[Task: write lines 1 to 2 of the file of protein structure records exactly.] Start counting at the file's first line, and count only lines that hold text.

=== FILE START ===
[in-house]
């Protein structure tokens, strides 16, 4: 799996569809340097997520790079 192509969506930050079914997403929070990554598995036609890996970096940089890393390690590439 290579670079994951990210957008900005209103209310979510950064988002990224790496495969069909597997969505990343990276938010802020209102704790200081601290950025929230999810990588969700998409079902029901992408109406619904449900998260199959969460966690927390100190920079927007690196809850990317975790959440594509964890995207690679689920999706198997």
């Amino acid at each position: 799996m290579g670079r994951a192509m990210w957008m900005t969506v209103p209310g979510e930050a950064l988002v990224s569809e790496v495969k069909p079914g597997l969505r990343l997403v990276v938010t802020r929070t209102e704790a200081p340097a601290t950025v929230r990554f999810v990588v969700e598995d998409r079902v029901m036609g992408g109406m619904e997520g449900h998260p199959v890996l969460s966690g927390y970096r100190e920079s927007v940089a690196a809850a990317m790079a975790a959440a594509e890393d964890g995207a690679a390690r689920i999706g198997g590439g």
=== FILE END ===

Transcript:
[in-house]
């Protein structure tokens, strides 16, 4: 799996569809340097997520790079 192509969506930050079914997403929070990554598995036609890996970096940089890393390690590439 290579670079994951990210957008900005209103209310979510950064988002990224790496495969069909597997969505990343990276938010802020209102704790200081601290950025929230999810990588969700998409079902029901992408109406619904449900998260199959969460966690927390100190920079927007690196809850990317975790959440594509964890995207690679689920999706198997």